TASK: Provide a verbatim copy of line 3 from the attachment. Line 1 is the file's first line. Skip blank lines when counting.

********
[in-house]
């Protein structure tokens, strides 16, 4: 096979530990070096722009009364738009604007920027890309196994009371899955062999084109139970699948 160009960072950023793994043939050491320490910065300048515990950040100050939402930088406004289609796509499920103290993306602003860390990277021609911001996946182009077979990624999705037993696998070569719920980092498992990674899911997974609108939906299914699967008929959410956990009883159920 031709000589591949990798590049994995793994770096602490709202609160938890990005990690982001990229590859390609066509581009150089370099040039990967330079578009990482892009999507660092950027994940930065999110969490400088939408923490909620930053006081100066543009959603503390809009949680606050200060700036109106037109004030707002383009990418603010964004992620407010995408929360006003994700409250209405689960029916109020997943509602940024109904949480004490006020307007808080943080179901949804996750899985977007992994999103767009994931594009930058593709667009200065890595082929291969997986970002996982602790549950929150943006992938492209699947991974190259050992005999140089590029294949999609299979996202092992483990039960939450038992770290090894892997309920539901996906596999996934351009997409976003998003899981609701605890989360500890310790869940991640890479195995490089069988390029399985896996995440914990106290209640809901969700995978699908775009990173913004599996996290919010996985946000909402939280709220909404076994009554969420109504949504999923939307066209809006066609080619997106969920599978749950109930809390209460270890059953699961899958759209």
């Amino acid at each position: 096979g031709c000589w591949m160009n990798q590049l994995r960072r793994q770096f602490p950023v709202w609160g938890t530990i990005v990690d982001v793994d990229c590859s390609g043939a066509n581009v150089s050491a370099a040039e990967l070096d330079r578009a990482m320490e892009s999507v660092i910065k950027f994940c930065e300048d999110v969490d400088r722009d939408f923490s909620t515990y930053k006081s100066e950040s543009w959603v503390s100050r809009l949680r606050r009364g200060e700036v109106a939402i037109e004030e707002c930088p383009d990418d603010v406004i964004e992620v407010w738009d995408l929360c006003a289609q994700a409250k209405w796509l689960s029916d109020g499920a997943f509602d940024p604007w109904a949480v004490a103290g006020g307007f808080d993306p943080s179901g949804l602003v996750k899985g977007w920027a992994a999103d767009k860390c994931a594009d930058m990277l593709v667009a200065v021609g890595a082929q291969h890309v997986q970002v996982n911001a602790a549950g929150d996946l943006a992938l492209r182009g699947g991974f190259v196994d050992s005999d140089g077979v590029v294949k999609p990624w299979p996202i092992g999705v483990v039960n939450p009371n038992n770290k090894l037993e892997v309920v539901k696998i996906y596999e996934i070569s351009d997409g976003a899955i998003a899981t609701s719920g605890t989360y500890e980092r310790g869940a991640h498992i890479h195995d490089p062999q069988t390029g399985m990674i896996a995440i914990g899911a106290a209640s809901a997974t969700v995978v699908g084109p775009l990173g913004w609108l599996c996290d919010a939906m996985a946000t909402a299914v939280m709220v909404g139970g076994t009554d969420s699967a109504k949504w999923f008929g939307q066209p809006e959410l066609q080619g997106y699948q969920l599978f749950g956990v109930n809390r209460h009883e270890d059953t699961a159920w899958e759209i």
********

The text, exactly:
């Amino acid at each position: 096979g031709c000589w591949m160009n990798q590049l994995r960072r793994q770096f602490p950023v709202w609160g938890t530990i990005v990690d982001v793994d990229c590859s390609g043939a066509n581009v150089s050491a370099a040039e990967l070096d330079r578009a990482m320490e892009s999507v660092i910065k950027f994940c930065e300048d999110v969490d400088r722009d939408f923490s909620t515990y930053k006081s100066e950040s543009w959603v503390s100050r809009l949680r606050r009364g200060e700036v109106a939402i037109e004030e707002c930088p383009d990418d603010v406004i964004e992620v407010w738009d995408l929360c006003a289609q994700a409250k209405w796509l689960s029916d109020g499920a997943f509602d940024p604007w109904a949480v004490a103290g006020g307007f808080d993306p943080s179901g949804l602003v996750k899985g977007w920027a992994a999103d767009k860390c994931a594009d930058m990277l593709v667009a200065v021609g890595a082929q291969h890309v997986q970002v996982n911001a602790a549950g929150d996946l943006a992938l492209r182009g699947g991974f190259v196994d050992s005999d140089g077979v590029v294949k999609p990624w299979p996202i092992g999705v483990v039960n939450p009371n038992n770290k090894l037993e892997v309920v539901k696998i996906y596999e996934i070569s351009d997409g976003a899955i998003a899981t609701s719920g605890t989360y500890e980092r310790g869940a991640h498992i890479h195995d490089p062999q069988t390029g399985m990674i896996a995440i914990g899911a106290a209640s809901a997974t969700v995978v699908g084109p775009l990173g913004w609108l599996c996290d919010a939906m996985a946000t909402a299914v939280m709220v909404g139970g076994t009554d969420s699967a109504k949504w999923f008929g939307q066209p809006e959410l066609q080619g997106y699948q969920l599978f749950g956990v109930n809390r209460h009883e270890d059953t699961a159920w899958e759209i």